Malaysia and Thailand follow Singapore in terms of spending on cybersecurity, and spend 0.08 per cent and 0.05 per cent of their GDP respectively. The government of Malaysia has been hailed as one of the most progressive nations in Southeast Asia in terms of cybersecurity strategy due to the establishment of a national agency to coordinate the cybersecurity agenda, the preparation of a cybersecurity bill, and a comprehensive plan to develop cybersecurity professionals to meet growing demands.
Further, the Indonesian government has created the National Cyber Security Agency mainly to prevent and respond to cyberattacks. Similarly, the Philippines’ Department of Information and Communications Technology (DICT) released the National Cybersecurity Plan 2022 (NCSP). The NCSP is intended to shape the policy of the government on cybersecurity and the crafting of guidelines, and to provide a coherent set of implementation plans, programmes and activities to be shared with all stakeholders.
The primary goals of the NCSP 2022 include:
- assuring the continuous operation of the Philippines’ critical infostructure, and public and military networks;
- implementing cyber resiliency measures to enhance the ability to respond to threats before, during and after attacks;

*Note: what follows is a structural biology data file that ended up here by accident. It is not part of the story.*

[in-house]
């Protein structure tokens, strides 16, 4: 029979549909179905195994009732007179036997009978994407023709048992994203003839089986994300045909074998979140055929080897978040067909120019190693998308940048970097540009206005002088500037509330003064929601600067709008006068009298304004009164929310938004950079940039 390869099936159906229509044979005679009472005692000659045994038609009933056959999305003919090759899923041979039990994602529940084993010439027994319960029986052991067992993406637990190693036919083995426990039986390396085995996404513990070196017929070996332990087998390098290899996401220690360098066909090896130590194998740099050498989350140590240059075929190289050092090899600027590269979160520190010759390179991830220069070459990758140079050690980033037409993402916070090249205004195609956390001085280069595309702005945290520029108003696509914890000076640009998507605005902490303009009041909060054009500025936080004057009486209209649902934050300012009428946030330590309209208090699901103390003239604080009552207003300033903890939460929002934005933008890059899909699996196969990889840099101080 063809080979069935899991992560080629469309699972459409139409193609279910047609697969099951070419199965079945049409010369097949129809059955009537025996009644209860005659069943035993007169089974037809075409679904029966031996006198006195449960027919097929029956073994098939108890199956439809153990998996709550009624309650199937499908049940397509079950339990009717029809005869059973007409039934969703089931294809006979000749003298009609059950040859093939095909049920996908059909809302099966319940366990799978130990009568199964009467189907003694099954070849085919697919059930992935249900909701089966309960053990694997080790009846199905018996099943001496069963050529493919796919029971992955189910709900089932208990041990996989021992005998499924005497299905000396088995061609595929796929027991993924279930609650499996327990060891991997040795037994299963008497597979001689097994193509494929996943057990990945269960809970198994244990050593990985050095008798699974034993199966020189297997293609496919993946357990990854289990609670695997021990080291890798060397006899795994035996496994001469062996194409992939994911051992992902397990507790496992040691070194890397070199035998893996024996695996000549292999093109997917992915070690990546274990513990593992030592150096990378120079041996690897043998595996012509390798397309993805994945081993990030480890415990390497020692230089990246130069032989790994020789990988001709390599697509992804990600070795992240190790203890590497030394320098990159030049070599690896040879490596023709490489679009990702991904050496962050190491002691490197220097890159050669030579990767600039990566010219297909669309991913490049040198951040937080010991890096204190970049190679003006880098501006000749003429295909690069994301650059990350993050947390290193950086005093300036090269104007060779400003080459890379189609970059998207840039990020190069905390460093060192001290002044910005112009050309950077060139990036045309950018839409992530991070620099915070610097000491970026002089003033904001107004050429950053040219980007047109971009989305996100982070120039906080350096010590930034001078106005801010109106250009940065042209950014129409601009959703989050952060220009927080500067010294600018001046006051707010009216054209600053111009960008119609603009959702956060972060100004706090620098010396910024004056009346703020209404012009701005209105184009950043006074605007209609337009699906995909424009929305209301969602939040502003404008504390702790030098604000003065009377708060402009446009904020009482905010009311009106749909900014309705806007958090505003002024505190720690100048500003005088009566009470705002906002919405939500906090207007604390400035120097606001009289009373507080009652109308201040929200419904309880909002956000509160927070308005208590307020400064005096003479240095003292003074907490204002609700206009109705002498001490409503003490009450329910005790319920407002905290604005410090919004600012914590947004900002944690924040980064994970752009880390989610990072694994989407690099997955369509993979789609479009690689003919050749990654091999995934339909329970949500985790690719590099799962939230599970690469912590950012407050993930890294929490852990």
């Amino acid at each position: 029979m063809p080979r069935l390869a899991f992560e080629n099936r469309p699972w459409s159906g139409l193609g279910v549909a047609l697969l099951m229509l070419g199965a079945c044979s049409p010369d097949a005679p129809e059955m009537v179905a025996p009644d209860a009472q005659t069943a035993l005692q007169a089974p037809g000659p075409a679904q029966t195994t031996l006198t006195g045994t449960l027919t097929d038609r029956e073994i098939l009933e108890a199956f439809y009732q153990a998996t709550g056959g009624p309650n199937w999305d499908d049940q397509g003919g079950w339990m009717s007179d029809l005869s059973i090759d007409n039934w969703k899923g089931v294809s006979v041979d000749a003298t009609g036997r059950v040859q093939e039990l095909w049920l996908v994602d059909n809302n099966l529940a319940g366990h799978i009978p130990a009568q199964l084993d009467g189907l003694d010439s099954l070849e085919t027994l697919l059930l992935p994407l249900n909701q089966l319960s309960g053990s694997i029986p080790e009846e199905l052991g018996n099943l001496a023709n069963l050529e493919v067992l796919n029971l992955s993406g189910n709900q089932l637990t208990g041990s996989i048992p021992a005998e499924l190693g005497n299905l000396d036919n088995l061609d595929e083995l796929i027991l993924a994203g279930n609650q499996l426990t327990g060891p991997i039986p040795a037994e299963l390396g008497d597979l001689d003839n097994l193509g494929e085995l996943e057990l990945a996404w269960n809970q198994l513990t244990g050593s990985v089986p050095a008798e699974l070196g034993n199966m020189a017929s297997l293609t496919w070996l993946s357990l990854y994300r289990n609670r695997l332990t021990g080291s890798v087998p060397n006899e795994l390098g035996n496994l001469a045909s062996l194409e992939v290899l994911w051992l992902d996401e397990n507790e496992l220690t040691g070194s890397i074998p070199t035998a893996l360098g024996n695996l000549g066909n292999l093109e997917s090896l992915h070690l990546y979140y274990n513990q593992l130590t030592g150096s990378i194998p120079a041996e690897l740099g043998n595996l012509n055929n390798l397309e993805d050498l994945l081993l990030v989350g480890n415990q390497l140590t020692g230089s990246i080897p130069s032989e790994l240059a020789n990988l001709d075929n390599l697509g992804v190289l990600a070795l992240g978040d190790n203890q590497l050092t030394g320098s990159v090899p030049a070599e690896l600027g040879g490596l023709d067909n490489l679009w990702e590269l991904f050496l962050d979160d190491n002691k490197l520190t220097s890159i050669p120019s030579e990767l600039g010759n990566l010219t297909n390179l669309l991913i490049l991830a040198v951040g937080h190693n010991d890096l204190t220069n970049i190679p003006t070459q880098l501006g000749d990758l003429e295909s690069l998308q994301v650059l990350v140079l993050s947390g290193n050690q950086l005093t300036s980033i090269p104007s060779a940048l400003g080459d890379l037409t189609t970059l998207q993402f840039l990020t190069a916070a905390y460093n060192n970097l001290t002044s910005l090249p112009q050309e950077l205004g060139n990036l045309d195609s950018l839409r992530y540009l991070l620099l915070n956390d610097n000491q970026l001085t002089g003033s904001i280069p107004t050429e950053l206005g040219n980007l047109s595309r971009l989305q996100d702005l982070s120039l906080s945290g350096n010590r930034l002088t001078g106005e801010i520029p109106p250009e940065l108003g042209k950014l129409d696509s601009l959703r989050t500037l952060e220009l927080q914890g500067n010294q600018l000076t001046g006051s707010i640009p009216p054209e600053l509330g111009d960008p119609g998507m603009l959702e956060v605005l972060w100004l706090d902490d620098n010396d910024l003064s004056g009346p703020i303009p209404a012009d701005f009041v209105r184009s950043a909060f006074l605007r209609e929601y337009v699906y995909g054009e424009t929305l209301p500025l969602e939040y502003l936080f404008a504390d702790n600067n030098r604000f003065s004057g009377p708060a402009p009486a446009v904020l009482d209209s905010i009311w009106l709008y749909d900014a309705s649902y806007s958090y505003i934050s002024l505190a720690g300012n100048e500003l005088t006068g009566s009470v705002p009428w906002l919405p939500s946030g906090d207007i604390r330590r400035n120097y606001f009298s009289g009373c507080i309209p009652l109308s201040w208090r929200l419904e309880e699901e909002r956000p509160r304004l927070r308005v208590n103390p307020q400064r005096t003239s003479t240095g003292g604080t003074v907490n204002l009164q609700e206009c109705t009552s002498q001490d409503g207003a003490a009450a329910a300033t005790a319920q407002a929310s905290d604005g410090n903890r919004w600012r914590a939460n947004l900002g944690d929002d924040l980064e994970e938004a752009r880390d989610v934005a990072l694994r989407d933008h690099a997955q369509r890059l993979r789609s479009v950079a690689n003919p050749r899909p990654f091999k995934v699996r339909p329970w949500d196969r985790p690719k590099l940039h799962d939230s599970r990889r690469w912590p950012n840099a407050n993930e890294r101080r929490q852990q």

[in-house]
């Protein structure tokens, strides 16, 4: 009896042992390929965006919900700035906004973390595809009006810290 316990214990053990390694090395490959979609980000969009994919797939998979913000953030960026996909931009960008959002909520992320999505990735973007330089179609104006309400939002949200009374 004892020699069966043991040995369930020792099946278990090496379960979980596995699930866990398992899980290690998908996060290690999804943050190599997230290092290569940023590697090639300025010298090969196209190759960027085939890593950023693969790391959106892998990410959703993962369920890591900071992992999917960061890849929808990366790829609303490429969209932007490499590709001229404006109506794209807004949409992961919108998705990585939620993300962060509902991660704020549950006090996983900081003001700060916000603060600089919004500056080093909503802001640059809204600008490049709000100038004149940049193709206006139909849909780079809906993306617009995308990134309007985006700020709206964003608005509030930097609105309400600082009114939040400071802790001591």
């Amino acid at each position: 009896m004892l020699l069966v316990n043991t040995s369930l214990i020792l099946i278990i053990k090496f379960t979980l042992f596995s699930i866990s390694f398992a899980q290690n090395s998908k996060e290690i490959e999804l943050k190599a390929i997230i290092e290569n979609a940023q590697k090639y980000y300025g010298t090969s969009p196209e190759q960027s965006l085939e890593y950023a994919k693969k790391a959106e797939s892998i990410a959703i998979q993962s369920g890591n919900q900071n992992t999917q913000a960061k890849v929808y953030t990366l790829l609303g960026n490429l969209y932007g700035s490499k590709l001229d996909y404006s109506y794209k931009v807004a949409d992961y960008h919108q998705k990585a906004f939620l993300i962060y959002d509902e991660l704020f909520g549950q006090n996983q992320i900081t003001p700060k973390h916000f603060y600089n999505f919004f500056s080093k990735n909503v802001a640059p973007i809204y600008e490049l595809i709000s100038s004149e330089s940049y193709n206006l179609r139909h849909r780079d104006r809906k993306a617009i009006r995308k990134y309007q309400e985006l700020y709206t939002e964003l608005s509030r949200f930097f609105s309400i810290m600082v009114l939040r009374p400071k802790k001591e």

- effective coordination with law enforcement agencies; and
- a cybersecurity-educated society.
Additionally, the DICT has launched the National Cybersecurity Plan 2022. The plan aims to improve critical data infrastructure security and resilience. In the first component, valued at $10 million, a National Computer Emergency Response Team (NCERT) as well as a Security Operations Center (SOC) has been created. The SOC is a government think tank that studies and addresses online threat development and risk management issues. An additional $40 million is being spent on implementing cybersecurity infrastructure, including hardware and software, as well as capacity-building training for all local and national government agencies.